Croatia is a country of emigration with a declining and ageing population, however, immigration to the country has been on the rise. Over the past decade, the population of Croatia declined by 230.000 reaching 4.047.700 persons at the end of 2020. The average age of the Croatian population in 2020 was 43.8 years. According to UN projections, the population of the country may further decline to reach 3.3 million persons by 2050 and 2.2 million by 2100.
Finland was a country of emigration until the 1980s and has traditionally not been strongly impacted by large migration flows. Movements were mainly within the Nordic region following the establishment of the Common Nordic Labour Market in 1954 and marked by Finns returning to Sweden in the 1960s and 1970s. In the late 1980s, Finland became a destination for migrants, in particular those born in Russia, the former Soviet Union and Estonia.
A long-standing country of emigration, in recent years Lithuania saw a reversal in its migration patterns. The year 2019 was the first one when the number of immigrants surpassed the number of residents leaving the country, and since then immigration remained higher than emigration. Around half of the recent arrivals comprise citizens of Lithuania returning to the country after living abroad, but the number of foreign-born residents has also been steadily growing. Between 2013 and early 2022, the number of foreign nationals living in Lithuania has more than tripled reaching 3.6% of the country’s population.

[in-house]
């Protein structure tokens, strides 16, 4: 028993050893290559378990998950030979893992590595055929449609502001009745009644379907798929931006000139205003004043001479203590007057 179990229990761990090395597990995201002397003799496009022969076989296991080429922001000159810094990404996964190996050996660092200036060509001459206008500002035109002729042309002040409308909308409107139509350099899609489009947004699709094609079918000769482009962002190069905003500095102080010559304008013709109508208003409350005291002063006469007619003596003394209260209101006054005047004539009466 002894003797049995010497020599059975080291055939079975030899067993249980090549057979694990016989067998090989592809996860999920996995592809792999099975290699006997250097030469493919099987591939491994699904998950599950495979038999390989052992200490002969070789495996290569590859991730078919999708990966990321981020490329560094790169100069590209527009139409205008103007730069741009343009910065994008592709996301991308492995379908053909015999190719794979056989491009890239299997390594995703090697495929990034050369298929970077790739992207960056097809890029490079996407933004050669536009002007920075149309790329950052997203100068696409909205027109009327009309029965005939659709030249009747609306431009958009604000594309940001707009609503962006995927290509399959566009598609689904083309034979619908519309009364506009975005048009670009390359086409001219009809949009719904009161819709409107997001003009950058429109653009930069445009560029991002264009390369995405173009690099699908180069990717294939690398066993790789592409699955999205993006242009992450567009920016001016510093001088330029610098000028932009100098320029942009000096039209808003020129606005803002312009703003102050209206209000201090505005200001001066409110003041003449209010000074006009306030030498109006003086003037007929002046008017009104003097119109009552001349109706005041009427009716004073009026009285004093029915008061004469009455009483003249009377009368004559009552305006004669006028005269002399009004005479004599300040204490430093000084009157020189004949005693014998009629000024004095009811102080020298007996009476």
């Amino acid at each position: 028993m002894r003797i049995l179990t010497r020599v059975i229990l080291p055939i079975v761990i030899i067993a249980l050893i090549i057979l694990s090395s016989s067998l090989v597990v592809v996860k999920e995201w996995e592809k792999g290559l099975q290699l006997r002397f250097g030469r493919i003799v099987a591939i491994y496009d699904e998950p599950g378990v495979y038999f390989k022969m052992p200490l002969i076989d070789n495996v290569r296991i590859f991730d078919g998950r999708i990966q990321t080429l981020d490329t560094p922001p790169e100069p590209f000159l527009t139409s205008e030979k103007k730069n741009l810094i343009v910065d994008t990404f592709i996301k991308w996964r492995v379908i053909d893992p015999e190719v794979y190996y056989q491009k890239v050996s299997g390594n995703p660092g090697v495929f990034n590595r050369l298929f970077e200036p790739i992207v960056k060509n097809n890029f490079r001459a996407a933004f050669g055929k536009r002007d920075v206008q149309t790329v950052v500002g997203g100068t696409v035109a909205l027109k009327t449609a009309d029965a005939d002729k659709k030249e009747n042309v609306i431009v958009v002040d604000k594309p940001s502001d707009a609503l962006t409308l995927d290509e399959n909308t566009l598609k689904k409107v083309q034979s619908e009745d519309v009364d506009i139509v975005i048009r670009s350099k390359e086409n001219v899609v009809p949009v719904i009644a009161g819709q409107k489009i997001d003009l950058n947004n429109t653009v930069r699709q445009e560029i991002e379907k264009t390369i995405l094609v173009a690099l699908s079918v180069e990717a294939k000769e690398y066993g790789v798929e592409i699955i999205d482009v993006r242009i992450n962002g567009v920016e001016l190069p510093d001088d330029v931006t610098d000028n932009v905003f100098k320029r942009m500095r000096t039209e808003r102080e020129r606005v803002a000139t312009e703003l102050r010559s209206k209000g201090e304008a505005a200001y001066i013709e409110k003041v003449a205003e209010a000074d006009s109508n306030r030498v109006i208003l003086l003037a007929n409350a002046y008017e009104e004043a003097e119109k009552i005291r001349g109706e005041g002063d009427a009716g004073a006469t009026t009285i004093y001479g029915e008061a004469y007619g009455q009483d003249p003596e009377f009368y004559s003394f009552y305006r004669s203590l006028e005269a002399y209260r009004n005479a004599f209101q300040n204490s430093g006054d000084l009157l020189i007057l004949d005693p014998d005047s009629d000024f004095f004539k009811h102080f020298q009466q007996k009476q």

Norway only became a popular destination for immigration in recent decades. The combination of high salaries (average yearly earnings exceed EUR 57.000), as well as high rankings on the standard of living and life quality indexes, has made Norway a popular choice among immigrants. In 2022, Norway hosted 819.356 immigrants constituting 15% of the population. This figure rises to 1.025.175 when Norwegian-born to immigrant parents citizens are considered. The largest immigrant groups are from Poland (105.477), Lithuania (42.027), Sweden (35.894), Somalia (28.088) and Germany (25.897). Since 2020, the flow of immigrants has increased more than two-fold reaching 53.947 in 2021.
For the past half a century, Serbia remains primarily a country of emigration and since recently has also become a country of transit on the Balkan Route. The population of Serbia, which amounted to 6.871.547 at the end of 2020, is steadily declining. In the past decade, the country lost 350.000 inhabitants, partly due to emigration. Given the lack of national statistics on emigration, the estimations of the size of the Serbian diaspora vary. The Government of Serbia places the number of Serbians outside the country, as defined by the 2009 Law on the Diaspora and Serbs in the Region, at 4.5-5 million persons.
Sweden became a country of immigration from 1945 onwards. In 2022, the population of Sweden is 10.475.204 up from 8.882.792 in 2000. This population growth is heavily impacted by immigration in response to economic growth and employment opportunities, as well as a traditionally open policy to asylum seekers. The flow of immigrants has increased from 49.391 in 1998 to 90.631 in 2021.